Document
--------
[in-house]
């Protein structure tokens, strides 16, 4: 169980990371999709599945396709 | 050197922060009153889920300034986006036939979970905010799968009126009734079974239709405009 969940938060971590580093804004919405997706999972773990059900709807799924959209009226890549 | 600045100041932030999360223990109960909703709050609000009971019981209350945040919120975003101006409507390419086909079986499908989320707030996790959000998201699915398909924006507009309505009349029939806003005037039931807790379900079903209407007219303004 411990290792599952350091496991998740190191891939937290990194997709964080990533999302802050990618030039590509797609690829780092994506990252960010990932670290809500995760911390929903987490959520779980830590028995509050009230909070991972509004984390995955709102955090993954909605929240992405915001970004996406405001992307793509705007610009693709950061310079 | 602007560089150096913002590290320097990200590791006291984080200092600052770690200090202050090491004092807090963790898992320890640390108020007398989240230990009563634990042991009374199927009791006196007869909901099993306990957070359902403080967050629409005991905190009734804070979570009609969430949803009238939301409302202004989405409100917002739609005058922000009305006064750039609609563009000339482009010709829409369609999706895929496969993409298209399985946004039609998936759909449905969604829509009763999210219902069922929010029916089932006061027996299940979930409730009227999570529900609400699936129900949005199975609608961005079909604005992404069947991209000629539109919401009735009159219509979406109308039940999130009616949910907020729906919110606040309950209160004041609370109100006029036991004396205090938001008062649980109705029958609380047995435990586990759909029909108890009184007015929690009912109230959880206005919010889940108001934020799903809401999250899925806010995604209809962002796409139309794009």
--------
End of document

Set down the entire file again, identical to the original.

[in-house]
């Protein structure tokens, strides 16, 4: 169980990371999709599945396709 | 050197922060009153889920300034986006036939979970905010799968009126009734079974239709405009 969940938060971590580093804004919405997706999972773990059900709807799924959209009226890549 | 600045100041932030999360223990109960909703709050609000009971019981209350945040919120975003101006409507390419086909079986499908989320707030996790959000998201699915398909924006507009309505009349029939806003005037039931807790379900079903209407007219303004 411990290792599952350091496991998740190191891939937290990194997709964080990533999302802050990618030039590509797609690829780092994506990252960010990932670290809500995760911390929903987490959520779980830590028995509050009230909070991972509004984390995955709102955090993954909605929240992405915001970004996406405001992307793509705007610009693709950061310079 | 602007560089150096913002590290320097990200590791006291984080200092600052770690200090202050090491004092807090963790898992320890640390108020007398989240230990009563634990042991009374199927009791006196007869909901099993306990957070359902403080967050629409005991905190009734804070979570009609969430949803009238939301409302202004989405409100917002739609005058922000009305006064750039609609563009000339482009010709829409369609999706895929496969993409298209399985946004039609998936759909449905969604829509009763999210219902069922929010029916089932006061027996299940979930409730009227999570529900609400699936129900949005199975609608961005079909604005992404069947991209000629539109919401009735009159219509979406109308039940999130009616949910907020729906919110606040309950209160004041609370109100006029036991004396205090938001008062649980109705029958609380047995435990586990759909029909108890009184007015929690009912109230959880206005919010889940108001934020799903809401999250899925806010995604209809962002796409139309794009």